The following very simple cmdlet should work for non-existant paths. It will convert 'fred\frog\..\frag' to 'd:\fred\frag' even if a 'fred' or 'frag' file or folder cannot be found (and the current PowerShell drive is 'd:').

function Get-AbsolutePath {
    [CmdletBinding()]
    param (
        [Parameter(Mandatory = $true, ValueFromPipeline = $true, ValueFromPipelineByPropertyName = $true)]
        [string[]]
        $Path
    )

    process {
        $Path | ForEach-Object {
            $PSCmdlet.SessionState.Path.GetUnresolvedProviderPathFromPSPath($_)
        }
    }
}
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1  
This doesn't work for non-existant paths where the drive letter doesn't exist e.g. I have no Q: drive. Get-AbsolutePath q:\foo\bar\..\baz fails even though it is a valid path. Well, depending on your definiton of a valid path. :-) FWIW, even the built-in Test-Path <path> -IsValid fails on paths rooted in drives that don't exist. –  Keith Hill Feb 13 '11 at 3:42

Create a function. This function will normalize a path that does not exists on your system as well as not add drives letters.

function RemoveDotsInPath {
  [cmdletbinding()]
  Param( [Parameter(Position=0,  Mandatory=$true)] [string] $PathString = '' )

  $newPath = $PathString -creplace '(?<grp>[^\n\\]+\\)+(?<-grp>\.\.\\)+(?(grp)(?!))', ''
  return $newPath
}

Ex:

$a = 'fooA\obj\BusinessLayer\..\..\bin\BusinessLayer\foo.txt'
RemoveDotsInPath $a
'fooA\bin\BusinessLayer\foo.txt'

Thanks goes out to Oliver Schadlich for help in the RegEx.

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This library is good: NDepend.Helpers.FileDirectoryPath.

EDIT: This is what I came up with:

[Reflection.Assembly]::LoadFrom("path\to\NDepend.Helpers.FileDirectoryPath.dll") | out-null

Function NormalizePath ($path)
{
    if (-not $path.StartsWith('.\'))  # FilePathRelative requires relative paths to begin with '.'
    {
        $path = ".\$path"
    }

    if ($path -eq '.\.')  # FilePathRelative can't deal with this case
    {
        $result = '.'
    }
    else
    {
        $relPath = New-Object NDepend.Helpers.FileDirectoryPath.FilePathRelative($path)
        $result = $relPath.Path
    }

    if ($result.StartsWith('.\')) # remove '.\'. 
    {
        $result = $result.SubString(2)
    }

    $result
}

Call it like this:

> NormalizePath "fred\frog\..\frag"
fred\frag

Note that this snippet requires the path to the DLL. There is a trick you can use to find the folder containing the currently executing script, but in my case I had an environment variable I could use, so I just used that.

share|improve this answer
    
I don't know why that got a downvote. That library really is good for doing path manipulations. It's what I ended up using in my project. –  dan-gph Mar 1 '09 at 1:16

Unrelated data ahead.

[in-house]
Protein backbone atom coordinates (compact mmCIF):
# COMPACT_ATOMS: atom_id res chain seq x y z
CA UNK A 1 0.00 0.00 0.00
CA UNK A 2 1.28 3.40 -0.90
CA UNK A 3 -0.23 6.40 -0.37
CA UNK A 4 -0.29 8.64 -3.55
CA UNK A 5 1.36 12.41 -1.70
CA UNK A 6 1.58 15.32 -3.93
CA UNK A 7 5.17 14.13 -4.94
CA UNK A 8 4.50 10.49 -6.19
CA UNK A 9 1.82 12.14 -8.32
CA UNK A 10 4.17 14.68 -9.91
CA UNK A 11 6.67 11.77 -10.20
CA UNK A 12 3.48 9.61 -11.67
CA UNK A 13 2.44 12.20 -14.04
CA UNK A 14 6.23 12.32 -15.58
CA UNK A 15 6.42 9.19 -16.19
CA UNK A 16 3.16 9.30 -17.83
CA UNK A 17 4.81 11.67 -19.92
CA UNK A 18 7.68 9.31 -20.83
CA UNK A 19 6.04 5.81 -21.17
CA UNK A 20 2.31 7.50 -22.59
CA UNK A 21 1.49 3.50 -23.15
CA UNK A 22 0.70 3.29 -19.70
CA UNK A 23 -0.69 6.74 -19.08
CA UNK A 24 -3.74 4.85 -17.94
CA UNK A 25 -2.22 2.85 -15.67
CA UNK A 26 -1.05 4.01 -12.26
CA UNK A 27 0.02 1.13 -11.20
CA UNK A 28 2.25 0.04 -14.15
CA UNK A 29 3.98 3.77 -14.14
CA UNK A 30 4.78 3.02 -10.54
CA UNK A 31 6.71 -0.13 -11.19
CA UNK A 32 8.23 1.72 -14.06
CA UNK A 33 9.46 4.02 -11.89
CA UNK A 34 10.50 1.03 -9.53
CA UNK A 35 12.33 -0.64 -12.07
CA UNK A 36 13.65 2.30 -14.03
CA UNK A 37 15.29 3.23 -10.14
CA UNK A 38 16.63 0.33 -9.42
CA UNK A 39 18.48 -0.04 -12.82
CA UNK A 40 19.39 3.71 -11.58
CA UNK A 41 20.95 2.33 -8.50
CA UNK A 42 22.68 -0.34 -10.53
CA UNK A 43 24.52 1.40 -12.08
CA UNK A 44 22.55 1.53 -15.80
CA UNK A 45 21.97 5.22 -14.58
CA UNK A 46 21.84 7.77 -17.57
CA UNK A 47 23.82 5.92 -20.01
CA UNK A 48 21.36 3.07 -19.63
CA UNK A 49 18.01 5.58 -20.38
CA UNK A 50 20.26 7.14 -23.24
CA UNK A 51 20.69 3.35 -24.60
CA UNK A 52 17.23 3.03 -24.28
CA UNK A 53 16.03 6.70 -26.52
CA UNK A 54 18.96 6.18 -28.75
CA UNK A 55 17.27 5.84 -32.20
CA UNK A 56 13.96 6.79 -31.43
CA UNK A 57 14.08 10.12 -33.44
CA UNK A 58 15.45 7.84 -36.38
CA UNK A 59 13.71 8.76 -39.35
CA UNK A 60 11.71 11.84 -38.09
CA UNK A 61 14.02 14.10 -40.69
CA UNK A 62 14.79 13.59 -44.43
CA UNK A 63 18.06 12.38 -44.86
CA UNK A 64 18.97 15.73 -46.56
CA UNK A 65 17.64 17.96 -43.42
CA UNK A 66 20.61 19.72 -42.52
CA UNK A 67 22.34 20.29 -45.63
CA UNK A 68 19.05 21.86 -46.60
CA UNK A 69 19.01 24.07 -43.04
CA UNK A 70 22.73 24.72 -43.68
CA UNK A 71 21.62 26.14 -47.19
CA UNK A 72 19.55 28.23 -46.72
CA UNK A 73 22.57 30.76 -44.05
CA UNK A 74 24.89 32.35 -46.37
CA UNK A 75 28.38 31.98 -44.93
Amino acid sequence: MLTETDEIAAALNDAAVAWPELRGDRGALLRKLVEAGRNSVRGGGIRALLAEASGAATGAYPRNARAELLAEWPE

Minus 2. Still puzzled. I hope that people realize that it's easy to use .Net assemblies from PowerShell. –  dan-gph May 28 '11 at 3:39
    
This doesn't seem like the best solution, but it is perfectly valid. –  JasonMArcher Aug 10 '11 at 2:31
1  
having a 3rd party DLL is a big drawback to this solution –  Baboon Mar 14 '13 at 13:58
2  
@Baboon, true, but getting the job done is a huge win. –  dan-gph Mar 15 '13 at 1:16

The accepted answer was a great help however it doesn't properly 'normalize' an absolute path too. Find below my derivative work which normalizes both absolute and relative paths.

function Get-AbsolutePath ($Path)
{
    # System.IO.Path.Combine has two properties making it necesarry here:
    #   1) correctly deals with situations where $Path (the second term) is an absolute path
    #   2) correctly deals with situations where $Path (the second term) is relative
    # (join-path) commandlet does not have this first property
    $Path = [System.IO.Path]::Combine( ((pwd).Path), ($Path) );

    # this piece strips out any relative path modifiers like '..' and '.'
    $Path = [System.IO.Path]::GetFullPath($Path);

    return $Path;
}
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Well, one way would be:

Join-Path 'fred\frog' '..\frag'.Replace('..', '')

Wait, maybe I misunderstand the question. In your example, is frag a subfolder of frog?

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"is frag a subfolder of frog?" No. The .. means go up one level. frag is a subfolder (or a file) in fred. –  dan-gph Jan 31 '09 at 1:48

If you need to get rid of the .. portion, you can use a System.IO.DirectoryInfo object. Use 'fred\frog..\frag' in the constructor. The FullName property will give you the normalized directory name.

The only drawback is that it will give you the entire path (e.g. c:\test\fred\frag).

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This gives the full path:

(gci 'fred\frog\..\frag').FullName

This gives the path relative to the current directory:

(gci 'fred\frog\..\frag').FullName.Replace((gl).Path + '\', '')

For some reason they only work if frag is a file, not a directory.

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1  
gci is an alias for get-childitem. The children of a directory are its contents. Replace gci with gi and it should work for both. –  zdan Jan 31 '09 at 2:43
1  
Get-Item worked nicely. But again, this approach requires that the folders exist. –  Peter Lillevold May 15 '12 at 9:58